Theater in London: The Ordeal of Isabel, a Jezabel
by Charles Marowitz
The New York Times - December 27, 1970

London - Every seven or eight years, a show appears, swept up by some unstoppable zeitgeist which is destined to succeed no matter what obstacles are put in its path. "My Fair Lady" was such a show; "Hair" was another.  Almost as often, there comes a show so irremediably hexed that no amount of salutary gris-gris can save it from catastrophe.  Lionel Bart's "Twang" was such a show; so is the new musical "Isabel's a Jezebel."

The postponed opening, the last minute cast changes, the defensive publicity - all of these are futile gestures when diabolical toxin is running in the shows veins.  And when the pinched, cramped and withered creature finally sees the light of day, even obituaries seem out of place.  Confronted with a victim of a jinx, one can only cross one's heart, jump sideways, spit three times and hope the ill-natured demon has finally been sated.

The high hopes of "Isabel's a Jezabel" (which gave its first squeaks last spring in an unremarkable off West End production) were based on the fact that its progenitor, Galt MacDermot, was also the composer of "Hair."  The choreographer, Julie Arenal, who gradually escalated into co-director with Michael Wearing, was also a "Hair" alumnus, having staged the Swedish, London, and Los Angeles productions of the musical.  But compared with the hirsute extravagances of the original tribal romp, "Isabel's a Jezabel" suffers from alopecia.  All of "Hair's" original impulses reappear as stilted imitations, and the choreography and staging try gauchly to animate a book which is irretrievably inert.

But it is unjust to fracture this show (as most London critics have done) by bopping it on the head with "Hair".  This is a completely different creature, and intended to be.  Based loosely on a Grimm fairy tale, the show intersperses short, sharp rock numbers among a series of recurring scenes between Isabel and her deep-sea lover.  The couple spend all of their time either altercating or copulating.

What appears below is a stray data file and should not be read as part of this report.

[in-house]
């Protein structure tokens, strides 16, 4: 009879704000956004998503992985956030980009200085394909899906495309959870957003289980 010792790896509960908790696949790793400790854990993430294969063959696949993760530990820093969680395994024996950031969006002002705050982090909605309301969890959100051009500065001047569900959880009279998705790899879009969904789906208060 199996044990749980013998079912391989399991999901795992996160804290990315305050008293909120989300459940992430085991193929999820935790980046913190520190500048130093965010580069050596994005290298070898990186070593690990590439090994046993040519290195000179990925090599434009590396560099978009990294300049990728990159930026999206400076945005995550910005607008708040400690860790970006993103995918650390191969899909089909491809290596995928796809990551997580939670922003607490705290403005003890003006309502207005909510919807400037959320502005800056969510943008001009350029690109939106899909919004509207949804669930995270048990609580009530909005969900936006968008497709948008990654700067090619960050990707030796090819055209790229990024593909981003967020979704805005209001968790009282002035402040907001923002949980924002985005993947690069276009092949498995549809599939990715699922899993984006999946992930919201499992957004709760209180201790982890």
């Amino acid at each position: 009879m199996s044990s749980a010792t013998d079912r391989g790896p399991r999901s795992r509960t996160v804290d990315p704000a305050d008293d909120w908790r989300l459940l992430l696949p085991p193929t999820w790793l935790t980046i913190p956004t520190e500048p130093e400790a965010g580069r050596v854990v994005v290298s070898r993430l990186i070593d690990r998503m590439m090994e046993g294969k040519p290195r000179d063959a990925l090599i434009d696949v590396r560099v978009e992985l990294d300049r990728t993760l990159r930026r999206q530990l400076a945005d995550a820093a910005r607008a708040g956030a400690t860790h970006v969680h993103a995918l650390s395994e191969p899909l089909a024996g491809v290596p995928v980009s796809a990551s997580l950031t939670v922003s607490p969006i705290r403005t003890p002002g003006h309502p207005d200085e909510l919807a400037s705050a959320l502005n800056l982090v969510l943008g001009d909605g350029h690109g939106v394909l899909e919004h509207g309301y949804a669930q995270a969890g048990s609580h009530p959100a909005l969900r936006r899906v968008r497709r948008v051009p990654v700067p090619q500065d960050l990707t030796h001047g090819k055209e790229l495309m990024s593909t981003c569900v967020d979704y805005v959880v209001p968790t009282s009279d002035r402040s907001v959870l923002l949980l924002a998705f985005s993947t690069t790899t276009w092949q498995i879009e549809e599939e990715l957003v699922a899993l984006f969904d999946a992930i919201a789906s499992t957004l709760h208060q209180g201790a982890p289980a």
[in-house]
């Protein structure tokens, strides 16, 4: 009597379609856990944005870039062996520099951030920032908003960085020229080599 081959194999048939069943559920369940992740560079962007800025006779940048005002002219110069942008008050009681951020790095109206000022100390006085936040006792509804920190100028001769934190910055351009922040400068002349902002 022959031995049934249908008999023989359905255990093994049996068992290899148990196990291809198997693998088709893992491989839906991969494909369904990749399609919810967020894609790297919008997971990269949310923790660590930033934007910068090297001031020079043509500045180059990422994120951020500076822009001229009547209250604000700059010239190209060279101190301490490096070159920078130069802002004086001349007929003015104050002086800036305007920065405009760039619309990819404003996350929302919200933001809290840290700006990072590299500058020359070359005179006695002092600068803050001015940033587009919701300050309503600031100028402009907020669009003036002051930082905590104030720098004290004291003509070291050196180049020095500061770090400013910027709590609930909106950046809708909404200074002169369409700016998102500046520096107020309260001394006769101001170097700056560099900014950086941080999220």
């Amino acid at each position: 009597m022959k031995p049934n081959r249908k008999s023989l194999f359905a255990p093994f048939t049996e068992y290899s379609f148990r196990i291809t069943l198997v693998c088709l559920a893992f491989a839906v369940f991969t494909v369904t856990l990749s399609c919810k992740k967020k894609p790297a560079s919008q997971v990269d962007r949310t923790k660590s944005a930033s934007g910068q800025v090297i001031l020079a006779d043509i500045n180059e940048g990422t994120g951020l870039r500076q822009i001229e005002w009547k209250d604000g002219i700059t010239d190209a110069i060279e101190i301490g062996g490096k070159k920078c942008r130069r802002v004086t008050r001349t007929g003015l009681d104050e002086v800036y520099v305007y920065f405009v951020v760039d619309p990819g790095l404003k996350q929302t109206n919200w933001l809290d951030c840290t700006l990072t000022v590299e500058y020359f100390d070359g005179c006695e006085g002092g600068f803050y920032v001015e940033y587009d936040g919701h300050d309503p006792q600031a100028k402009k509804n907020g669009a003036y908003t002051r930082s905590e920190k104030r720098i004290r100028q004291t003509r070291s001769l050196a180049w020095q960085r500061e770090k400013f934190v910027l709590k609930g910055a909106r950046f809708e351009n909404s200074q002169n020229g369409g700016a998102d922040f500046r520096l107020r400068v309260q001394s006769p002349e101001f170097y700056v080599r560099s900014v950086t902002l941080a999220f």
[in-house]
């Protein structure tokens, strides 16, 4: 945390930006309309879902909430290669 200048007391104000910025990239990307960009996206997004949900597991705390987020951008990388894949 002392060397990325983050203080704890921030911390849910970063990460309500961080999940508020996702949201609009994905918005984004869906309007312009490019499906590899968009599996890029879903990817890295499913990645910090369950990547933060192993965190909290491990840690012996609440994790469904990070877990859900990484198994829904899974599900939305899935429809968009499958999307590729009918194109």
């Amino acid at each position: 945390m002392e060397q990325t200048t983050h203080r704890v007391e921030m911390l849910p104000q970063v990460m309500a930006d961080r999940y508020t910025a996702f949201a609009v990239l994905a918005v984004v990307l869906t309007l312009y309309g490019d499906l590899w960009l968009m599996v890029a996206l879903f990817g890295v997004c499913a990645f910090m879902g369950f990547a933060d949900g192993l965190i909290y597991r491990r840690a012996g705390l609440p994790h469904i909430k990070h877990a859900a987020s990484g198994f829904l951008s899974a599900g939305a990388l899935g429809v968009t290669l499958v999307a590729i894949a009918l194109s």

Round about the third or forth repeat, one gathers that something rather weighty is intended on the subject of bringing children into a world committed to death.  The repetitions are unfortunate in that they never allow us to forget the threadbare quality of William Dumaresq's script and the shallowness of his ideas.  You are just recovering from one blast when you get another helping of the same.

Nor are the points strengthened by being sung after being stated.  The book is so obsessed with obstetrics, hatpin abortions and fetal fatality, it suggests the work of a neurotic female mentality.  There is a certain amount of wallowing in morbid clinical detail and more than a hint of psychodrama in the obsessive preoccupation with mute mother-figures and parental role-changing.

The only bright moments (two songs are certainly among them: "These Are the Things" and "It Just Can't Be That Bad") come where MacDermot digresses almost entirely from the story line and drops in one of those poignant, syncopated jobs that he can do better than anyone else.

The decision to reiterate rather than develop the show's material is laudable in theory, but defeating in practice.  One can feel nothing for people who have not been properly introduced, and this is the show's elementary failure.  It projects poignancy and passion through characters who have never really touched us in the first place, and so the effect is a little like being grabbed in the street by a total stranger and given an impassioned account of his nervous breakdown.

The other miscalculation has to do with the balance between story and song.  Song, in musicals, can do so many things.  It can further the plot , elaborate character, recapitulate the action, arbitrarily digress, etc., etc.  In "Isabel," the plot marks time while the score either repeats what we have just been told or delivers highly diverting digressions.  Even when the songs are good they subvert the show because, after the best peripatetic highs, one is returned to a static situation with a bringdown as harsh as cold turkey.

Carole Hayman replaced the lead just before the opening night, which is a pretty hefty albatross to be slung around anyone's neck.  She is a tall, gangly, scalene-shaped girl with a head like cotton-candy, and she brought nothing to her performance but a frantic attack and a sense of trying to rescue both baby and bathwater, unaware that the show's authors had provided neither.  The rest of the cast, apart from Maria Popkiewicz whose musical repose hovered like an indictment against the rest of the cast's frantic activity, was scrappily avant-garde in the very worst East Village tradition.  Even John Napier claustrophobic fish-net setting and inventive pop-up furniture couldn't improve the footling shenanigans that took place in its midst.

Copyright The New York Times Company.  All rights reserved.

To return to The Galt MacDermot Index click here.
Or use your Back button to return to where you were.